An important contribution to the debate on international educational development was recently published by publisher Pearson, entitled, "The Learning Curve". I had some time to digest and comment on some of the main themes of this report. The results are published below. Enjoy.

"Moreover, education remains an art, and much of what engenders quality is difficult to quantify.

The art of education and the ambiguity of solid connections between inputs and outputs in the world's schooling systems leads us towards the necessity of focusing on the cultural factors that have been so discredited by the world's developmental economists in explaining success and failure amongst nations. As we look  to improve the schooling systems of the developing world, cultural sensitivity is more than needed; cultural sensitivity must be a core element of the changes themselves. Not an excuse, but a foundation for instructional activities, incentive programs, and management strengthening. None of these crucial factors can be imposed by proxy; they must be continually woven from the fabric of local cultures and societies. 

"The Underlying Moral Cause" of successful schooling systems (South Korea and Finland's Parallels)-Korea's ethic of education was shaped in response to the war, and this has continued; however, in many African nations, schooling systems are seen as foreign inventions/interventions, especially in rural areas, and thus are prone to community disconnect; if these values propelling the worth of education are not ingrained into societies, the pressure on both teachers and students will not result in improvements in learning outcomes

In Finland, the moral purpose of education is an "act of social justice" that the society deeply cares about-equality and access are deep societal norms; in the developing world, we have a completely different outlook that has been shaped by both capitalist intervention and the carving out of elite urban enclaves-the movement away from equality and towards inequality. 

School choice-studies have shown that Africa/India: private schools are better at providing results, despite LESS materials and less teacher training-the link is accountability to parents-the parents expect something and have the right of exit/voice in this system;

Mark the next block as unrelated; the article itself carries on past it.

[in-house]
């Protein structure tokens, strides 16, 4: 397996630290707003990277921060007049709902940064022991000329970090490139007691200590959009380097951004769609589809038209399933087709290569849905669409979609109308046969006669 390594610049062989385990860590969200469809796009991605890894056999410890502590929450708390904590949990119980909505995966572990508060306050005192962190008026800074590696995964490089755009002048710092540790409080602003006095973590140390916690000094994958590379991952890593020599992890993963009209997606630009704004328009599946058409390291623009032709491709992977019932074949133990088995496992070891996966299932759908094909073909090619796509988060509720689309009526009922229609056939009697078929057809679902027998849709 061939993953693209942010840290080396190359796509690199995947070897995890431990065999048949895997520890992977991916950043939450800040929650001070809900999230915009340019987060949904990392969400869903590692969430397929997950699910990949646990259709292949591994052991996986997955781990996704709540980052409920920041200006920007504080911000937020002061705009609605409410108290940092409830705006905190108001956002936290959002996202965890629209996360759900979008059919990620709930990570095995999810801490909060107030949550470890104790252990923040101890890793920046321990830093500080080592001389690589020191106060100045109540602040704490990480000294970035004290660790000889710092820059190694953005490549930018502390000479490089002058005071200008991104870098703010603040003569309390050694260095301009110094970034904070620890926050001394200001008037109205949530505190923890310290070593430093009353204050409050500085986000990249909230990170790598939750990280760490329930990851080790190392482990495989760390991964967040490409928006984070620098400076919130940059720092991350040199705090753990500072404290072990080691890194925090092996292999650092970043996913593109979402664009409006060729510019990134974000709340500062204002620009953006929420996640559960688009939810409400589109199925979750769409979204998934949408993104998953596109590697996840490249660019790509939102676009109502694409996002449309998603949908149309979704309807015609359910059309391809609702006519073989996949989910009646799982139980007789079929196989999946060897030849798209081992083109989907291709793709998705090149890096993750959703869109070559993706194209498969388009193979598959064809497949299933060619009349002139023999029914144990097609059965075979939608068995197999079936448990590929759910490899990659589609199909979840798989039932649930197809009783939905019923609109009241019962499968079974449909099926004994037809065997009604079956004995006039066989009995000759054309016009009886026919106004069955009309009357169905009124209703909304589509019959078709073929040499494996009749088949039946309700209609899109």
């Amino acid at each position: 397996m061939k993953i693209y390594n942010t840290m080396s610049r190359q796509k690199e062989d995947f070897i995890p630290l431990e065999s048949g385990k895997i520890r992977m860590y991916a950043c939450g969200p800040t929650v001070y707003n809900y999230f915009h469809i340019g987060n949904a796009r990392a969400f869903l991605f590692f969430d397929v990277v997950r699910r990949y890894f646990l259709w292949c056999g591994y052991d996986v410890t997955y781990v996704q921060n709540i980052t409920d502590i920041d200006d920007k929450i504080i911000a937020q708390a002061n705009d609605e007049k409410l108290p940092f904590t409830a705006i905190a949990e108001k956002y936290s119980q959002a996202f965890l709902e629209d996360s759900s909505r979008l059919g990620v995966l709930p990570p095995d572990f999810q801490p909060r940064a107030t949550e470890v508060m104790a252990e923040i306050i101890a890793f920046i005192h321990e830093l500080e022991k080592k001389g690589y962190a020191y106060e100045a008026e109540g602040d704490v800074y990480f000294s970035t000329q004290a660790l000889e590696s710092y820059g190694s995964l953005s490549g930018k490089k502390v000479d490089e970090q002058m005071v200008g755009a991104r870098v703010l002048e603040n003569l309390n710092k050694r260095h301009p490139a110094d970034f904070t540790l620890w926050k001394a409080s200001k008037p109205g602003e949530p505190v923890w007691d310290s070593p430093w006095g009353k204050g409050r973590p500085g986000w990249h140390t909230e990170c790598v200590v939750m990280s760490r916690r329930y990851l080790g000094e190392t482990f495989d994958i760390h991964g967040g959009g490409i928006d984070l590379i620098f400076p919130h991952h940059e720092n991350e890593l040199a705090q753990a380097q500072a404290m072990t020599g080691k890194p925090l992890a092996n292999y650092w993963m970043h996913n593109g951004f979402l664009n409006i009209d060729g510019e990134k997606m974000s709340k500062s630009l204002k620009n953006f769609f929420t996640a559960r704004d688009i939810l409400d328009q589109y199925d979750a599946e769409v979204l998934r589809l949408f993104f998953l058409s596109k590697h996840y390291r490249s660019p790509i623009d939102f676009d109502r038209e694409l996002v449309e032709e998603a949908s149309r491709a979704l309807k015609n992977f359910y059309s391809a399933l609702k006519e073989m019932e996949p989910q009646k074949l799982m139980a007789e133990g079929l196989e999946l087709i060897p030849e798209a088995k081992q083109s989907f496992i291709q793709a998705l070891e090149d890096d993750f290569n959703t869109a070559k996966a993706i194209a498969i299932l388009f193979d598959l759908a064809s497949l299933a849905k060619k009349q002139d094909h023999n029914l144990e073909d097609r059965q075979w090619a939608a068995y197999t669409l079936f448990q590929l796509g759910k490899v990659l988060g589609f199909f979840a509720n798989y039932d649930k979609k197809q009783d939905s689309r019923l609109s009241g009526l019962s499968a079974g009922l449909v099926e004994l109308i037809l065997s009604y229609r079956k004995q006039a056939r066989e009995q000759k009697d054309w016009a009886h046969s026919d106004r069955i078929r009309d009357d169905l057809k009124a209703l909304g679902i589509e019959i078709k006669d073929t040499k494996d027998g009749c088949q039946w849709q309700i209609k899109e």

Thus, the missing linkage is not necessarily materials/training, at least at the primary level (as has been shown by Pratham)-it is accountability and linkages with exit and voice mechanisms. How can these mechanisms be introduced into governmental provision so that the majority, not the minority, of citizens can benefit from changes? This is the true issue-the targeting of the masses for improvement, not the further segmentation and stratification of societies. 

Teachers are the Key: the biggest issue is the societal value of teaching, and how this can be created/shaped, especially in situations of limited resources, where personnel budgets already consume a huge amount of the educational budgets; shaping the societies' value of teachers can occur through official praise, higher pay, and more exclusivity in admissions (however, this is near-impossible in the schooling systems of the developing world, with the massive push for enrollment increases has actually caused a negative response in teacher quality)

Management Structures Matter, A Lot: "High performing school systems…combine demanding standards, low tolerance of failure, and clear articulation of expectations with 'a lot of professional responsibility within a collaborative work organization at the front line' for both teachers and schools" (25). However, for the schooling systems of the developing world, developing unrealistic standards can be a recipe for failure. Such can be seen with the extensively overloaded curricula that litter the developing world, which have acted as a huge demotivating factor for undertrained educators in both the unrealistic demands and their contempt for creativity and autonomy. Most of these overloaded curricula, have, in fact, been pushed upon these nations by educational consultants from rich nations which have, in fact, recognized the value of professional autonomy and responsibility. 

"…the single most important input variable (in education) is the quality of teaching." -Robert Schwartz, Harvard Graduate School of Education

Pay has been targeted as a key factor behind successful teachers. However, this report refutes this claim, stating that the correlation between pay and results is "weak or nonexistent." The important caveat is performance pay, which "…does tend to lead toward better outcomes" (24). Thus, the implications for the schooling systems of the developing world and their professional teachers, often highly politicized and unionized and able to exert enormous power through national action/strikes, are rather grim. We must look for opportunities to manipulate this critical variable, performance pay, within the frameworks of existing systems to enact even a small degree of change that has the possibility for positive multipliers.